Mortifying GeForce RTX 3090 Ti and RTX 3050 listed retailer prices suggest consoles or laptops might be a smarter purchase
Although the GeForce RTX 3050 and RTX 3090 Ti graphics cards from Nvidia won’t be officially launched until January 27, it appears some AIB partners and retailers are already preparing to fleece the graphics card-buying public for every available cent or penny. This state of affairs has already been widely reported, but there had been hope that a fresh injection of stock in the form of RTX 3050 boards and a new option at the premium end with the RTX 3090 Ti could have balanced things out a little in the market. Sadly, for gamers and PC builders that is not likely going to be the case.
The RTX 3050 was spotted by leaker momomo_us on Amazon Japan, where there was a listing for a Galakuro Gaming GeForce RTX 3050 SKU. The price listed for the card was ¥50,138, which is equivalent to about US$439/€385/£321. The expected MSRP for the US market is US$249, and although the suggested retail price for Japan may have been different, it wouldn’t have been this much greater. Apparently, all of the RTX 3050 cards listed by Galakuro (Galax) were sold at that inflated price.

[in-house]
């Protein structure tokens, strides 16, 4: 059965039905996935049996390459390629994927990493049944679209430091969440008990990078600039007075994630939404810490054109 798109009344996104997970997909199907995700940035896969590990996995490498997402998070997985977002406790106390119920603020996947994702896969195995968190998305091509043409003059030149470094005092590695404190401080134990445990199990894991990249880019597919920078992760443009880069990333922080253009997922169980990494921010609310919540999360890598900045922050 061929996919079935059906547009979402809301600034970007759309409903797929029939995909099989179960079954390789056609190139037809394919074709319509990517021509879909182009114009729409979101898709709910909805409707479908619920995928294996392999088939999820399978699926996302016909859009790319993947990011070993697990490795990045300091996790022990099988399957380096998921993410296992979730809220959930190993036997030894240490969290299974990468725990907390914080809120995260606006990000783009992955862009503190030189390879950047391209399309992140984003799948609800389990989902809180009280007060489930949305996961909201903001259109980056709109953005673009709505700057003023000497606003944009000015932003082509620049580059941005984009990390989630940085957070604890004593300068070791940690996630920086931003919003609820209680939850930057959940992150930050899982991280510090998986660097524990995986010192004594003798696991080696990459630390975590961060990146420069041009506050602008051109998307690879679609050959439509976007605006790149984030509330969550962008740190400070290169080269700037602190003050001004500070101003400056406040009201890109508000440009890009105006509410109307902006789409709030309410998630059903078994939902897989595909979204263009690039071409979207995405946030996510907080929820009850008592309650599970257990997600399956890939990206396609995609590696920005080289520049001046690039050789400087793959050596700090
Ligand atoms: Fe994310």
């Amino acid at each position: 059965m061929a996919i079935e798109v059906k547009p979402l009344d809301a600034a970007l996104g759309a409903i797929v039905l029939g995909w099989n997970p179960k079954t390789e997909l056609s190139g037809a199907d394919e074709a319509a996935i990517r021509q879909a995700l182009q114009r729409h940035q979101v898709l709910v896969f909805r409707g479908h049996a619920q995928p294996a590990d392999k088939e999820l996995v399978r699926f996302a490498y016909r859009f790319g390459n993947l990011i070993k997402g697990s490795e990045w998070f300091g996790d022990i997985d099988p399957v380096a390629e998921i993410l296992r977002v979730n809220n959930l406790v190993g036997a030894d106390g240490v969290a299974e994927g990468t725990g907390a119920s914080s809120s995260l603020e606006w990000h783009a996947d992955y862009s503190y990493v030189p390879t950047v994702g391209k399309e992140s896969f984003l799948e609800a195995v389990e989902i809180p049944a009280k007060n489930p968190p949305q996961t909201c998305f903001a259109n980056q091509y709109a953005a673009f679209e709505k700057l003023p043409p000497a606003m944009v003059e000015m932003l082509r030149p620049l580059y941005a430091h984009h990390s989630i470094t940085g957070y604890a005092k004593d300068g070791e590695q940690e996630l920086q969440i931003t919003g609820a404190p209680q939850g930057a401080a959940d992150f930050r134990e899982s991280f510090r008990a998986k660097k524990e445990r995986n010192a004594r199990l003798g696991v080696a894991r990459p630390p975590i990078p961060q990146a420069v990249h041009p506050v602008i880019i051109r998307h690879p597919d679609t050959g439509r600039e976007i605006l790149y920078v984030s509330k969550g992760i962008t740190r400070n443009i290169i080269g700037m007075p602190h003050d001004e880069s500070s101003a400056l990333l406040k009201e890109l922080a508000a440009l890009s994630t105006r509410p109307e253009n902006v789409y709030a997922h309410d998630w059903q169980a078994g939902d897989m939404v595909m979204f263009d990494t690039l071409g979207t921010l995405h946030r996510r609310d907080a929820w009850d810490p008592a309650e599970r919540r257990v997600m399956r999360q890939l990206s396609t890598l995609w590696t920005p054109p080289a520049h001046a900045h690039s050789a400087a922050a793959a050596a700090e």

As for the GeForce RTX 3090 Ti, VideoCardz has shared some depressing news for GPU hunters looking for a reasonable-priced unit. The upcoming board has been listed on a Swiss comparison site for prices ranging from €3,129 (US$3,571/£2,611) for an MSI Gaming X TRIO model all the way up to 4,111 Swiss francs (US$4,498/€3,941/£3,288) for an MSI GeForce RTX 3090 Ti SUPRIM X variant. While the MSRP for the top-end Ampere card is still unknown, listings with prices from over US$3,500 to almost US$4,500 are likely to become more common.
While the 3090 Ti prices may be placeholders, it still might be a smart move for gamers to consider putting their money into alternatives such as premium consoles like the PlayStation 5 or Xbox Series X, which are also hard to find at acceptable prices, or even a GeForce RTX 30-series laptop. Many laptop OEMs, such as Dell (and Alienware), Asus, MSI, and Razer have devices featuring one of the ray-tracing capable Ampere chips. Although they don’t offer the same raw power as their desktop counterparts due to form factor restrictions, these mobile alternatives can certainly manage hardcore gaming sessions and cope with serious graphics editing duties at less ridiculous prices.